Rearing Poultry and Reaping the Benefits: Sugi Beshra
October 09, 2020
Sugi Beshra belongs to a small village, Andhari, in the Mayurbhanj district of Odisha. She lives with her husband, her son, her daughter-in-law, and her granddaughter. They own around one acre of land where they cultivate paddy and vegetables for self-consumption and sale. They can cultivate roughly 18 quintals of crops and vegetables in a year and earn approximately INR 12,000 ($160 USD) from their produce. Sugi’s husband, Dhaneshwar, works as a driver for a government school, making INR 6,000 ($80 USD) a month. Sugi herself works as an Anganwadi worker and earns a monthly income of INR 7,000 ($93 USD). Sugi, along with her daughter-in-law, Gauri, also rear goats and poultry to supplement their household income.
Sugi and her family have been producing backyard poultry for around three years. Before joining the Hatching Hope project, Sugi had 10–12 birds. Despite taking care of her birds, she was unable to increase her flock size. She would often lose her birds due to predation. With limited birds, she was hardly able to meet her household consumption requirement. Selling birds to earn additional income was still an unachieved ambition until she was connected with the Hatching Hope project.
Through the project, Sugi was trained in improved backyard poultry production practices. She learned how improved feed, better shelter, and timely health care could help her scale her traditional poultry production into an increased income-generating business model. After receiving the training, she started using vaccination and deworming services for her birds from the local community vaccinator. She also learned about the free-range chicken coop design through the project and considered constructing a chicken coop for her birds.
Starting with ten birds, she increased her flock size by adopting improved production practices. In the last six months, Sugi has earned between INR 7,000–8,000 ($93–$106 USD). During the lockdown period, she sold three birds worth INR 1,500 ($20 USD) to pay for her household expenses.
Four months ago, she decided to construct her own chicken coop. Explaining why she invested in a coop, Sugi said, “I saw a coop in our village that was made with support from the project. I asked the family with the coop if it was helping them to prevent bird mortality. They told me about the benefits they had experienced, and that reinforced my decision to construct one for birds.”
She spent roughly INR 12,000 ($160 USD) to construct a free-range coop for her birds that took 12 days to construct. Since then, she has been keeping her birds in the coop, giving them improved feed and clean water.
Sugi shared, “I am an Aanganwadi worker. I often have to go out to work. My husband and son also go out to work. Before [constructing the chicken coop], we worried that some animals might attack our birds. But now, we do not have to worry about that anymore. We are assured that our birds are safe because of our new chicken coop.”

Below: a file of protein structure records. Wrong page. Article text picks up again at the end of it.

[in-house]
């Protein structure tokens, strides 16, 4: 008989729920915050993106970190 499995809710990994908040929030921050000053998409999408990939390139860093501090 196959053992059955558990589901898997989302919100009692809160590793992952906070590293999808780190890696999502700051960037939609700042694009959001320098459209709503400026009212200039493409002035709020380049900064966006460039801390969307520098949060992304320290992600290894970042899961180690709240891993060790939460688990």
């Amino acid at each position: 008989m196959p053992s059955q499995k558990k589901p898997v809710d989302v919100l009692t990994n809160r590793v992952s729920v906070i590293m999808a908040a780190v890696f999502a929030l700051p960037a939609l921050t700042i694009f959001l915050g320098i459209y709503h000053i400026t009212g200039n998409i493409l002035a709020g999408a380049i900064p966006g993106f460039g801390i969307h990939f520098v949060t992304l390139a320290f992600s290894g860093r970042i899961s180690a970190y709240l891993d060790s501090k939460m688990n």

These improved production techniques have reduced mortality through disease. She explained, “Now, my birds don’t die due to disease outbreak. Their health has also improved, which leads to better pricing when I sell. We used to struggle to keep enough stock for consumption, but now we have stock to sell and eat. I never imagined this was possible.”
Sugi’s son, Khageshwar, drives a car and usually earns INR 7,000–8,000 ($93–$106 USD) in a month. Due e to restricted movement during the lockdown period, demand for transportation slumped, and he lost his earnings. They bought a car last year on loan and need to pay installments of INR 7,200 ($96 USD) per month for four years. With the income earned from poultry, they want to pay off their debt. Sugi also intends to invest in education for their daughter and granddaughter, and are paying for their eldest daughter, Basanti’s education. Basanti wants to complete her training to become an auxiliary nurse midwife, a dream that Sugi supports financially using her poultry production income.
Despite their limited means, Sugi passed on the gift of a rooster and a hen to another family in the village. When asked what motivated her to do this, Sugi replied, “We have our sources of income to pay for our sustenance, but they did not. They did not have any source of livelihood. They did not have poultry birds. With these birds, they will be able to start a source of income.”
She added, “I gave these birds to Malti seeking a promise that she will take care of the birds and give them good shelter and good food. They have also promised to build a chicken coop for their birds. I am sure she will do this, so then she can reap the benefits I have.”